Bridges and barriers to success for Pacific Islanders completing their first year at an Australian university
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This paper draws attention to the situation of low socio-economic groups with a non-English speaking background. In particular, it provides a preliminary study of the Pacific Islander community. In-depth interviews were conducted with two female Samoan students who had successfully completed their first year at university. We then used grounded-theory methodology with an embedding of constant comparative methods to analyse interview data. Findings showed that family support for education, equity outreach initiatives in schools, and transition programs that involve Pacific Islanders raised aspirations and encouraged access to university. Personal attributes such as agency and persistence allowed students to benefit from first-year initiatives provided by universities. Barriers to success were more evident during secondary schooling than during the first year at university. In particular, negative peer pressure discouraged aspirations. Outreach initiatives involving partnerships between schools and universities are recommended to provide the bridges that encourage success at university for members of the Pacific Islander community.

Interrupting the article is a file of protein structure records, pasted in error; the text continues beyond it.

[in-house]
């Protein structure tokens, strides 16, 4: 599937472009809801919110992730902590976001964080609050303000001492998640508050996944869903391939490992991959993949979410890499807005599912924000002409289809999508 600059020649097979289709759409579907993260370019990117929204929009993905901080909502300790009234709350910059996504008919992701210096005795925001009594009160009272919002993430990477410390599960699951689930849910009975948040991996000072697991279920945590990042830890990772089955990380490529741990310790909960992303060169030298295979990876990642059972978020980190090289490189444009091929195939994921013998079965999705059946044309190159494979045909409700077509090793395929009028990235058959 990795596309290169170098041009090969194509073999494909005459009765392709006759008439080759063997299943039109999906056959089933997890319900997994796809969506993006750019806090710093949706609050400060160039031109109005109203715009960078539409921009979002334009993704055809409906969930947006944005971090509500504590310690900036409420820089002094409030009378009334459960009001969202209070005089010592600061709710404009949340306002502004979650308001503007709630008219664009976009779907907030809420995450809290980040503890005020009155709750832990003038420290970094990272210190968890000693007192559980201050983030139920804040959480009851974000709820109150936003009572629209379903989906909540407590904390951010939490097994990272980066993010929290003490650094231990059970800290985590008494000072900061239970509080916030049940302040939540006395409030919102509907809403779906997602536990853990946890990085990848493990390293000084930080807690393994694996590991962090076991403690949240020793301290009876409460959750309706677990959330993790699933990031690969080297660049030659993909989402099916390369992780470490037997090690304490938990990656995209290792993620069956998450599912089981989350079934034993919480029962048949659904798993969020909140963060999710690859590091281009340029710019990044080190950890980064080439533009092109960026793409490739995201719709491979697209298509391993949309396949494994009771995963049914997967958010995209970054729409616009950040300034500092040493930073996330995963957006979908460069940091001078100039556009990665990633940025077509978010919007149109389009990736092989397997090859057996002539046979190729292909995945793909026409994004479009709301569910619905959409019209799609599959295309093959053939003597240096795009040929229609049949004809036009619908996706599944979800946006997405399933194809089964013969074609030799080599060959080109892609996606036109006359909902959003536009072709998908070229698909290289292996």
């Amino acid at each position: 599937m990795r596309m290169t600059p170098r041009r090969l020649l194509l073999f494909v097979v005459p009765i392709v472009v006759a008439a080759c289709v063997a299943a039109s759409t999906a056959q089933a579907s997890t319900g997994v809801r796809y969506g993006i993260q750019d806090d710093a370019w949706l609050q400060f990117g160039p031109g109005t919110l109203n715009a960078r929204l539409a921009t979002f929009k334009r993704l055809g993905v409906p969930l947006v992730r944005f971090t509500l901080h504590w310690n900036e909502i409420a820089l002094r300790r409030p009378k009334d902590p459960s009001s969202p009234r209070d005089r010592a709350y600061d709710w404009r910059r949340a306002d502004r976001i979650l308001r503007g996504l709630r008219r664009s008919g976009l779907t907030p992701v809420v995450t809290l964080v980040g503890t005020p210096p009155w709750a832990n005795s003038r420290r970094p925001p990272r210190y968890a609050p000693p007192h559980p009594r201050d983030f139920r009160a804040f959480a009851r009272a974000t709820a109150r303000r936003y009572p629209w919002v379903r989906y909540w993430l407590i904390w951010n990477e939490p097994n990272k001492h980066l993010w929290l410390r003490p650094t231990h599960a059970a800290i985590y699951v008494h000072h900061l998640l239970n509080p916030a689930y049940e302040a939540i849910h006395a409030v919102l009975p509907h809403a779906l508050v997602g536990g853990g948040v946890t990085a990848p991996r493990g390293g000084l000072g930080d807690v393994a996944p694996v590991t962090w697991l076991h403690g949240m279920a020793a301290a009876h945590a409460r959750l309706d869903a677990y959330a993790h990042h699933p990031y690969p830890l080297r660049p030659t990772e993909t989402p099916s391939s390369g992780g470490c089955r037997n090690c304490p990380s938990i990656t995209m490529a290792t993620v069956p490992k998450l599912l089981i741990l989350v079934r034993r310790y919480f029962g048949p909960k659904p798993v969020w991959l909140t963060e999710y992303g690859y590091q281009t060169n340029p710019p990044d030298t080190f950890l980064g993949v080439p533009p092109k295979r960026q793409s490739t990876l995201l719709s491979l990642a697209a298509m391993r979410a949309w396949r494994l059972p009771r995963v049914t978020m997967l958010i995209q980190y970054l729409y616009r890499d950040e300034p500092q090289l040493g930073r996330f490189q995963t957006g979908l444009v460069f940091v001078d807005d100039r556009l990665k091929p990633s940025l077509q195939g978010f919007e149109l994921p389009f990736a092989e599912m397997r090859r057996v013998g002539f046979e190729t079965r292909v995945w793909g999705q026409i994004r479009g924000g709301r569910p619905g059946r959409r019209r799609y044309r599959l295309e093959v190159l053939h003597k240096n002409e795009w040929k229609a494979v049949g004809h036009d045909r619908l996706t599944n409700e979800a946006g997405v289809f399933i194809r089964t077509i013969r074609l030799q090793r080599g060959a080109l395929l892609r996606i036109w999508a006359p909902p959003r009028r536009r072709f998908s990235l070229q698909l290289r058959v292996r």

13th Pacific Rim First Year in Higher Education Conference 2010
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